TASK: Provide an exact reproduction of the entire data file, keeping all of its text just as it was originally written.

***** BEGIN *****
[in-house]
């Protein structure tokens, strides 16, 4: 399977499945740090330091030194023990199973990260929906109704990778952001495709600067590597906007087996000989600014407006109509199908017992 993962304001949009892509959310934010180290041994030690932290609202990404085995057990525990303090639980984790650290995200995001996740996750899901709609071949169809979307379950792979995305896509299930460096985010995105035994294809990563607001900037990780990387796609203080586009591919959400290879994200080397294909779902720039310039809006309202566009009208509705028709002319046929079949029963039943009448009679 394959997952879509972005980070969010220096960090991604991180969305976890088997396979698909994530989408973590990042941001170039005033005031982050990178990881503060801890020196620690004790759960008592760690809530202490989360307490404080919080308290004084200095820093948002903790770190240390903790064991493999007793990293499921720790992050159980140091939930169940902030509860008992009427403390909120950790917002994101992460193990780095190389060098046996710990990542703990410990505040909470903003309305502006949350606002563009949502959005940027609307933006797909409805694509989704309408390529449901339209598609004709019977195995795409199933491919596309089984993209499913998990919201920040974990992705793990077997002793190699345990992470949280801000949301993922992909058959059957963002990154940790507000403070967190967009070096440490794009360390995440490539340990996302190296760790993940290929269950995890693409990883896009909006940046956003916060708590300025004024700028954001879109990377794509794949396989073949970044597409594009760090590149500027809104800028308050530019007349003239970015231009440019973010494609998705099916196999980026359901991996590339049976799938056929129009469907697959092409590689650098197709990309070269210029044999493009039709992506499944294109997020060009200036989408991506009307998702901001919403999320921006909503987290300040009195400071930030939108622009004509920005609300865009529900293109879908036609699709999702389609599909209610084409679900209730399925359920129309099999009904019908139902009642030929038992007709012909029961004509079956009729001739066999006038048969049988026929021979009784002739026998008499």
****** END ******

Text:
[in-house]
């Protein structure tokens, strides 16, 4: 399977499945740090330091030194023990199973990260929906109704990778952001495709600067590597906007087996000989600014407006109509199908017992 993962304001949009892509959310934010180290041994030690932290609202990404085995057990525990303090639980984790650290995200995001996740996750899901709609071949169809979307379950792979995305896509299930460096985010995105035994294809990563607001900037990780990387796609203080586009591919959400290879994200080397294909779902720039310039809006309202566009009208509705028709002319046929079949029963039943009448009679 394959997952879509972005980070969010220096960090991604991180969305976890088997396979698909994530989408973590990042941001170039005033005031982050990178990881503060801890020196620690004790759960008592760690809530202490989360307490404080919080308290004084200095820093948002903790770190240390903790064991493999007793990293499921720790992050159980140091939930169940902030509860008992009427403390909120950790917002994101992460193990780095190389060098046996710990990542703990410990505040909470903003309305502006949350606002563009949502959005940027609307933006797909409805694509989704309408390529449901339209598609004709019977195995795409199933491919596309089984993209499913998990919201920040974990992705793990077997002793190699345990992470949280801000949301993922992909058959059957963002990154940790507000403070967190967009070096440490794009360390995440490539340990996302190296760790993940290929269950995890693409990883896009909006940046956003916060708590300025004024700028954001879109990377794509794949396989073949970044597409594009760090590149500027809104800028308050530019007349003239970015231009440019973010494609998705099916196999980026359901991996590339049976799938056929129009469907697959092409590689650098197709990309070269210029044999493009039709992506499944294109997020060009200036989408991506009307998702901001919403999320921006909503987290300040009195400071930030939108622009004509920005609300865009529900293109879908036609699709999702389609599909209610084409679900209730399925359920129309099999009904019908139902009642030929038992007709012909029961004509079956009729001739066999006038048969049988026929021979009784002739026998008499």